Sunday, December 22, 2019

Comfort Magazine #2: Patterns

Quilt by unknown maker, Thomas County Kansas Historical Society

Until very recently I'd have guessed the date on this quilt to be about 1880-1900. The Turkey red, the beautiful feather quilting---so 19th century. "Late in the 19th century" is indicated by the fading tan
leaves and stems, must once have been green but you often see greens fade to this dun-colored tan after 1880.
Where did she get the pattern?

Conventional Lily

Could it be from Comfort magazine which printed a photo of an almost identical
design in 1928?

Seems awfully late. But once I started looking at the applique designs published in Comfort in the 1920s I began to see a pattern so to speak. (See yesterday's post on Comfort here:

The quilt was bought at a sale in Yadkin County,
North Carolina, dated by the able North Carolina team as around 1870. 

In 1923 the photo of the pattern was mailed to the magazine by Marie H. Carey who called it
Bleeding Heart and said she copied it from "an old Indiana quilt. Coloring: yellow, followed by red, then double green leaves, followed by yellow, topped with red heart-like pieces." The North Carolina quilt attributed to the family of Lola Taylor follows the color suggestions with the exception of the fugitive blue for green.

Now, this may be a question of chicken and egg superseding one another. Did Marie H. Carey photograph the Taylor family quilt? Or did the Taylor family make the quilt after finding the pattern in Comfort in 1923?

Comfort, June, 1928

Surprisingly Comfort, aimed at rural women, 
had the largest circulation of any U.S.
 magazine in the early 20th century.

I am afraid that I am now leaning towards the idea that the quilts were made after the patterns were published in the 1920s. You might notice my discomfort with these Comfort patterns. If....then... We've been dating these very traditional quilts very wrong.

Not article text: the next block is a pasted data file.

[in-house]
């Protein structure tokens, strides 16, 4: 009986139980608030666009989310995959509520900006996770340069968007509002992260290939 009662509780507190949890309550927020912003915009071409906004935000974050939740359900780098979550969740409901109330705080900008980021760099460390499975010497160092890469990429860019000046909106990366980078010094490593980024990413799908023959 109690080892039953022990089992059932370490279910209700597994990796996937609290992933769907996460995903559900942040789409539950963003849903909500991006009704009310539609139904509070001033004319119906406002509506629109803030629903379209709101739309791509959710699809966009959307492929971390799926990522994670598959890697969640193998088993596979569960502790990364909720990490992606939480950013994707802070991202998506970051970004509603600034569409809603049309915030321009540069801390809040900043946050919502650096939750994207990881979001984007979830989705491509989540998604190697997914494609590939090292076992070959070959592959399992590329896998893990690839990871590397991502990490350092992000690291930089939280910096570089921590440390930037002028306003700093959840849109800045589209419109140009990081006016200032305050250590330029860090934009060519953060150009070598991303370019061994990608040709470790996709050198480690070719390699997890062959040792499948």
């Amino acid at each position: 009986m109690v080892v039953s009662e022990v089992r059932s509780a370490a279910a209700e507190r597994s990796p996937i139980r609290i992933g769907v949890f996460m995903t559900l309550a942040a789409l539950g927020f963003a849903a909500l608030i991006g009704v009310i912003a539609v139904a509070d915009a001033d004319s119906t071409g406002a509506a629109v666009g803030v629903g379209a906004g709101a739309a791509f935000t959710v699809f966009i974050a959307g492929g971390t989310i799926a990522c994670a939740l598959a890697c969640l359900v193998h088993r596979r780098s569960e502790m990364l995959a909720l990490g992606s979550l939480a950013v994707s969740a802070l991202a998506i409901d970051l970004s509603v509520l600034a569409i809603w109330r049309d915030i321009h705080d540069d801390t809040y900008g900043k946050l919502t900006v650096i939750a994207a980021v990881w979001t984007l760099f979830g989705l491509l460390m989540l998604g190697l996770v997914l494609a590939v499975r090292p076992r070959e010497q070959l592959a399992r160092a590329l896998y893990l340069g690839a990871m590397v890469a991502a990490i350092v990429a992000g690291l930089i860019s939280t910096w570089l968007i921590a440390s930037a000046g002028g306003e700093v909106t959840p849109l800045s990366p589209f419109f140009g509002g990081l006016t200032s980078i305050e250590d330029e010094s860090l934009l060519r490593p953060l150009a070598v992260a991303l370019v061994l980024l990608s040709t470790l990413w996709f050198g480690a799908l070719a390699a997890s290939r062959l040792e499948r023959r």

Here's Lemon Lily or Cockscomb from my Encyclopedia of Applique among two other distinctive Comfort designs. 

My drawing is not great

and neither is Mildred Dickerson's from her Comfort scrapbook at the Quilt Research Center at the University of Nebraska Libraries. No date on either sketch. Thanks to Merikay Waldvogel for allowing me to photograph Mildred's Comfort files.

Here is what it is supposed to look like, I guess. Lemon Lily.

From an ebay auction. Apparently she had two dye lots of 
red ---one fast and one fugitive. I would not have dated this into the 1920s...
until now.

"Coxcomb variation quilt by Ellen Aycock Jones, ca. 1870s."

McKissick Museum, University of South Carolina

May be time for some revisionist history.
Just how old are these solid color quilts?

Update: Debby K sent this block she worked up into a small piece.
Flowering Almond from Mrs. M  M Mitchell in Tennessee in the 1920s.


  1. I love these patterns regardless of the date, but do understand the impact of such information. It's a half century in some cases.

  2. Fascinating post! A handful of digitized Comfort issues are available here:


  3. I still hold the position that many original appliqué patterns were composed directly from nature by people who were intimately familiar with flora and fauna. As these original patterns spread they became stylized/simplified/personalized. (e.g. Whether the Prince's Feather was inspired by a birds plume or amaranth bloom it morphed into forms far from the original.) The block "Coxcomb variation quilt by Ellen Aycock Jones, ca. 1870s." is a natural and beautifully composed. The Comfort pattern is awkward and, to me, unnatural. My impression that Comfort, rag that it was, used patterns submitted to it by readers. These patterns might be of good quality and attribution or poor 'morphs'. Printed and distributed they were sewn into second or third generation quilts. Their coxcomb and lemon lily block is a poor showing next to the E.A. Jones pattern. I admit my ideas are cut from whole cloth. I enjoy these puzzles.

  4. Love learning from your blog. I always wonder when each quilt block came into being. Is there a reference I can look up to do that? or are you it?

  5. I actually was told otherwise, that the herpes can not be treated and that there is no way to make it go away once you have it. But I decided to do my own research and found out it is possible to fight it.. I got a lot of information about it here in forums and online,I got Dr Ogala contact on a group were a man from Cordova was sharing his testimony of how he cured him of herpes so I decided to give him a try I emailed him through drogala03@gmail.com . he called me to know if I actually wanted the cured after which the cure was sent to me few days later I was surprised when the same doctor who told me that I was diagnosed of herpes told me that I was completely free from herpes you can reach him through his email drogala03@gmail.com . or through his WhatsApp +2347049668119 if you are diagnosed and also wanna be free from this deadly virus because he is really gonna be of help to you..